Kinda sorta. Maybe it was never exactly a joke, but until that moment I had never given the idea of egg donation any serious thought. Once I started, I realized there’s a lot to think about.
On the one hand, it’s a cool concept. Here’s a person, you say to yourself, who thinks highly enough of you to want to make babies together – babies who might have your eyes, your hair, your quirks. And sure it’s going to require a little discomfort, but it’s not like we’re talking about a kidney – just a couple of dozen cells you’re not using anyway. So, why not do it?
But then you think about yourself. And your body. You’re 29 years old, and you don’t have any babies of your own yet. You think about the short-term discomfort, and the long-term risks. You think about the needles.
Back in Portland, I watch AJ as she does her nightly hormone injections.
AJ: So I just pinch up some of my fat here on my thigh, try to avoid the same place I shot into recently so I don’t get too bruised up. And just release the pinch and pull it out.
TERESA: Did that hurt?
AJ makes it look easy. But then again, she’s kind of a pro. This is AJ’S sixth time donating her eggs. That’s the maximum clinics recommend a woman go through any fertility cycle. And she’s done it all within the last three years. It’s pretty amazing, considering what the donation process involves.
Here’s how it works: Every month, a typical woman releases one mature follicle – that’s another word for egg cell – from her ovary. That’s when her body has a chance to get pregnant.
But with egg donation, that same woman can take a combination of hormones that cause her body to produce lots of mature follicles: Usually between 10 and 12, but sometimes as many as 30 or 40. Doctors retrieve these cells surgically, fertilize them, then implant them into the mom-to-be.
Now, if you’re the one getting them, making more mature follicles is a good thing because it means more chances for mom to get pregnant. But if you’re the one giving the eggs, the process is kind of hard on your body. So you don’t want to produce more than 25 or so. Above that number, donors run the risk of what’s called ovarian hyperstimulation syndrome, meaning the ovaries don’t shut down properly and can swell and leak fluid into your body.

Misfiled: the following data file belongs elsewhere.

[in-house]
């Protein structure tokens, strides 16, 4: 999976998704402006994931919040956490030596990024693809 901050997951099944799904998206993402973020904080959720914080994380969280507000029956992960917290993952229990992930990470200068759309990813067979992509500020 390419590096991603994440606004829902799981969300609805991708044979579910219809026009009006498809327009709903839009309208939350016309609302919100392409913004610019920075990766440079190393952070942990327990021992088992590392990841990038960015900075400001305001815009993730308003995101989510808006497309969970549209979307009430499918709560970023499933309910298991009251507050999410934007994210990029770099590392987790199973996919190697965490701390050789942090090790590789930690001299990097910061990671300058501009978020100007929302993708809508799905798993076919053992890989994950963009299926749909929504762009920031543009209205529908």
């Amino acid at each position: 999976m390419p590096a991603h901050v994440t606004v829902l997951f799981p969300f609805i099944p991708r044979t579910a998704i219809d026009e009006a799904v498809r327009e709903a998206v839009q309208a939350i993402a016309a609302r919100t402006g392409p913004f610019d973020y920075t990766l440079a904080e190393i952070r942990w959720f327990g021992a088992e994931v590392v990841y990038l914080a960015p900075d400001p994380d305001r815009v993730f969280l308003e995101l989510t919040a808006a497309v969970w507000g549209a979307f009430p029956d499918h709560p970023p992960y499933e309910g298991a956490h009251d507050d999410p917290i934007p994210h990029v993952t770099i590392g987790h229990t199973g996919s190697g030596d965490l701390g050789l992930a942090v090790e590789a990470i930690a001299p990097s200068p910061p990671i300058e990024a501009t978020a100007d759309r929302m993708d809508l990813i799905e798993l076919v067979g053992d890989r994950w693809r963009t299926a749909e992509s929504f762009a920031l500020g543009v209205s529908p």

It seems like a lot, but 25 eggs don’t stretch as far as you might think. Only a fraction will be healthy enough to get fertilized, and even fewer will go on to develop into usable embryos. In the end, the majority of donor cycles don’t result in a pregnancy.
Yet in AJ’s case, every woman she has donated to has conceived and carried the babies to term, including two sets of twins. It’s a feat that’s earned her a reputation for success at the clinic, including a new nickname.
AJ: That’s what the doctor says – I was their superstar. The goose with the golden eggs.
Two weeks before her egg retrieval surgery, AJ lets me tag along on her medical appointments.
AJ: So the plan for today is to first drive to Oregon Reproductive Medicine, which is in North West Portland to get my ultrasound and blood drawn. Make sure everything is looking good, that I don’t have any cysts and everything.
We arrive at a red brick medical building in a nice area in Portland. AJ has been here before, but it’s the first time I’ve ever visited a fertility clinic.
TERESA: This is the nicest doctor’s office I have ever been in.
AJ: I know, it’s like, swanky. I think fertility is a lot of money. Like the procedures are very expensive and people are willing to pay a lot
There is a lot of money in this industry. Women trying to get pregnant with donor eggs typically spend around $30,000 per attempt. Egg donors themselves are paid only a fraction of these fees: about $7,000 for six weeks of work plus recovery time. Repeat donors like AJ can earn slightly more per cycle – about $7,500. But most clinics say money isn’t supposed to be the point. And AJ agrees.